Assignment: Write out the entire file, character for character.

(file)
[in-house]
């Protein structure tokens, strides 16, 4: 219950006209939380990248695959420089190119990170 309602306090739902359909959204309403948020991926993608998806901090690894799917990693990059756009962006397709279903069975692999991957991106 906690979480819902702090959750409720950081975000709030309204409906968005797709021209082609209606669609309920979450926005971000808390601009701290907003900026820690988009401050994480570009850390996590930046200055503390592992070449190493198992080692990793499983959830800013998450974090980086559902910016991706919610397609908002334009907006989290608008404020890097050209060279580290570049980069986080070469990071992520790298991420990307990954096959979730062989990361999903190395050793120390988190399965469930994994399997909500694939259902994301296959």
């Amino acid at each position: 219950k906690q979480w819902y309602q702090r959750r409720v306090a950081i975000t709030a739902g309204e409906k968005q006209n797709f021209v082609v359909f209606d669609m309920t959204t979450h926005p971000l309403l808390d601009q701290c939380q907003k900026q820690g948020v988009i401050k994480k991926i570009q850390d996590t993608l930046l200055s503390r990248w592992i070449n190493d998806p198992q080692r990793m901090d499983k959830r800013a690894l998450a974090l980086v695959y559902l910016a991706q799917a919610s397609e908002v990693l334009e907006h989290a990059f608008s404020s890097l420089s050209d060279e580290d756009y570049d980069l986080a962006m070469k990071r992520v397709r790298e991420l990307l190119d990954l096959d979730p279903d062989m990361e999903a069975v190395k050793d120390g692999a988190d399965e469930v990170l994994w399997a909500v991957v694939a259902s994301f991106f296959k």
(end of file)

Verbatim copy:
[in-house]
């Protein structure tokens, strides 16, 4: 219950006209939380990248695959420089190119990170 309602306090739902359909959204309403948020991926993608998806901090690894799917990693990059756009962006397709279903069975692999991957991106 906690979480819902702090959750409720950081975000709030309204409906968005797709021209082609209606669609309920979450926005971000808390601009701290907003900026820690988009401050994480570009850390996590930046200055503390592992070449190493198992080692990793499983959830800013998450974090980086559902910016991706919610397609908002334009907006989290608008404020890097050209060279580290570049980069986080070469990071992520790298991420990307990954096959979730062989990361999903190395050793120390988190399965469930994994399997909500694939259902994301296959």
């Amino acid at each position: 219950k906690q979480w819902y309602q702090r959750r409720v306090a950081i975000t709030a739902g309204e409906k968005q006209n797709f021209v082609v359909f209606d669609m309920t959204t979450h926005p971000l309403l808390d601009q701290c939380q907003k900026q820690g948020v988009i401050k994480k991926i570009q850390d996590t993608l930046l200055s503390r990248w592992i070449n190493d998806p198992q080692r990793m901090d499983k959830r800013a690894l998450a974090l980086v695959y559902l910016a991706q799917a919610s397609e908002v990693l334009e907006h989290a990059f608008s404020s890097l420089s050209d060279e580290d756009y570049d980069l986080a962006m070469k990071r992520v397709r790298e991420l990307l190119d990954l096959d979730p279903d062989m990361e999903a069975v190395k050793d120390g692999a988190d399965e469930v990170l994994w399997a909500v991957v694939a259902s994301f991106f296959k």